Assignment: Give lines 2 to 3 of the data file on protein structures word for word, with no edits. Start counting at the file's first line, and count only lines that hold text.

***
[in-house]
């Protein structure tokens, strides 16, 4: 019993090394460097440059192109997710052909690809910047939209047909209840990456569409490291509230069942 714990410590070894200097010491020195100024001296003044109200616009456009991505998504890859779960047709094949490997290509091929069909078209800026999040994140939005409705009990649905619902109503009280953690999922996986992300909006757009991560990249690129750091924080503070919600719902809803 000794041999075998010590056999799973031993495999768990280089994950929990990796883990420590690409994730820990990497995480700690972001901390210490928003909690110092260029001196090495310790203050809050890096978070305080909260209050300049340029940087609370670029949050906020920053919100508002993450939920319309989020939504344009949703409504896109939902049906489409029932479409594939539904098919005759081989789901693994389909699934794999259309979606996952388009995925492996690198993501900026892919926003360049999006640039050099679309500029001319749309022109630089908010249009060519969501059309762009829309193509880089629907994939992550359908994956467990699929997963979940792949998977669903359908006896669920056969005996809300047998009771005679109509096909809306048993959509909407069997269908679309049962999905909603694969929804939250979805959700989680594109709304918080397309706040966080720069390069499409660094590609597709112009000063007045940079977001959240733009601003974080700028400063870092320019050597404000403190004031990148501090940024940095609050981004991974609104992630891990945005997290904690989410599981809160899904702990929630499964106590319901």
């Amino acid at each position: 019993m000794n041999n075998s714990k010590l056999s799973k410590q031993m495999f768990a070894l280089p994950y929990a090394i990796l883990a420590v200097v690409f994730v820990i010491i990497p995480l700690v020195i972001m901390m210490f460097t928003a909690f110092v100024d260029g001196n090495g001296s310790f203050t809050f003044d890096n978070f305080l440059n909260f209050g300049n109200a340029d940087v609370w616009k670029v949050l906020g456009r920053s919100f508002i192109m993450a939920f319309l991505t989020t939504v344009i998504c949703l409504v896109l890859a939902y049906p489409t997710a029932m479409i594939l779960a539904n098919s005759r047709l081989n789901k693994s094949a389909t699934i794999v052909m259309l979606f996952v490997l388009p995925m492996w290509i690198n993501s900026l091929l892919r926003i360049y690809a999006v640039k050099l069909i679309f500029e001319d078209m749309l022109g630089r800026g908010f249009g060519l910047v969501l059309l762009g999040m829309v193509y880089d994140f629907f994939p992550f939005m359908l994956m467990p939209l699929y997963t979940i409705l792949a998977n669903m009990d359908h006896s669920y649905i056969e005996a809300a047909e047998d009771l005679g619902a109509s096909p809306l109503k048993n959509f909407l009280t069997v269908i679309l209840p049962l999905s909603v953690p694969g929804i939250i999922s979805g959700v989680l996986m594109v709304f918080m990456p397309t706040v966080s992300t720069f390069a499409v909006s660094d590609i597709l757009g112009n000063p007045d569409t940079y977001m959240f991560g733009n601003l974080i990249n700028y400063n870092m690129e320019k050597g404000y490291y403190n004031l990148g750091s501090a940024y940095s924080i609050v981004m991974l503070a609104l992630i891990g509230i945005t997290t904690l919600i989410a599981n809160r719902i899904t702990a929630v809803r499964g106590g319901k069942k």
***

């Protein structure tokens, strides 16, 4: 019993090394460097440059192109997710052909690809910047939209047909209840990456569409490291509230069942 714990410590070894200097010491020195100024001296003044109200616009456009991505998504890859779960047709094949490997290509091929069909078209800026999040994140939005409705009990649905619902109503009280953690999922996986992300909006757009991560990249690129750091924080503070919600719902809803 000794041999075998010590056999799973031993495999768990280089994950929990990796883990420590690409994730820990990497995480700690972001901390210490928003909690110092260029001196090495310790203050809050890096978070305080909260209050300049340029940087609370670029949050906020920053919100508002993450939920319309989020939504344009949703409504896109939902049906489409029932479409594939539904098919005759081989789901693994389909699934794999259309979606996952388009995925492996690198993501900026892919926003360049999006640039050099679309500029001319749309022109630089908010249009060519969501059309762009829309193509880089629907994939992550359908994956467990699929997963979940792949998977669903359908006896669920056969005996809300047998009771005679109509096909809306048993959509909407069997269908679309049962999905909603694969929804939250979805959700989680594109709304918080397309706040966080720069390069499409660094590609597709112009000063007045940079977001959240733009601003974080700028400063870092320019050597404000403190004031990148501090940024940095609050981004991974609104992630891990945005997290904690989410599981809160899904702990929630499964106590319901």
């Amino acid at each position: 019993m000794n041999n075998s714990k010590l056999s799973k410590q031993m495999f768990a070894l280089p994950y929990a090394i990796l883990a420590v200097v690409f994730v820990i010491i990497p995480l700690v020195i972001m901390m210490f460097t928003a909690f110092v100024d260029g001196n090495g001296s310790f203050t809050f003044d890096n978070f305080l440059n909260f209050g300049n109200a340029d940087v609370w616009k670029v949050l906020g456009r920053s919100f508002i192109m993450a939920f319309l991505t989020t939504v344009i998504c949703l409504v896109l890859a939902y049906p489409t997710a029932m479409i594939l779960a539904n098919s005759r047709l081989n789901k693994s094949a389909t699934i794999v052909m259309l979606f996952v490997l388009p995925m492996w290509i690198n993501s900026l091929l892919r926003i360049y690809a999006v640039k050099l069909i679309f500029e001319d078209m749309l022109g630089r800026g908010f249009g060519l910047v969501l059309l762009g999040m829309v193509y880089d994140f629907f994939p992550f939005m359908l994956m467990p939209l699929y997963t979940i409705l792949a998977n669903m009990d359908h006896s669920y649905i056969e005996a809300a047909e047998d009771l005679g619902a109509s096909p809306l109503k048993n959509f909407l009280t069997v269908i679309l209840p049962l999905s909603v953690p694969g929804i939250i999922s979805g959700v989680l996986m594109v709304f918080m990456p397309t706040v966080s992300t720069f390069a499409v909006s660094d590609i597709l757009g112009n000063p007045d569409t940079y977001m959240f991560g733009n601003l974080i990249n700028y400063n870092m690129e320019k050597g404000y490291y403190n004031l990148g750091s501090a940024y940095s924080i609050v981004m991974l503070a609104l992630i891990g509230i945005t997290t904690l919600i989410a599981n809160r719902i899904t702990a929630v809803r499964g106590g319901k069942k």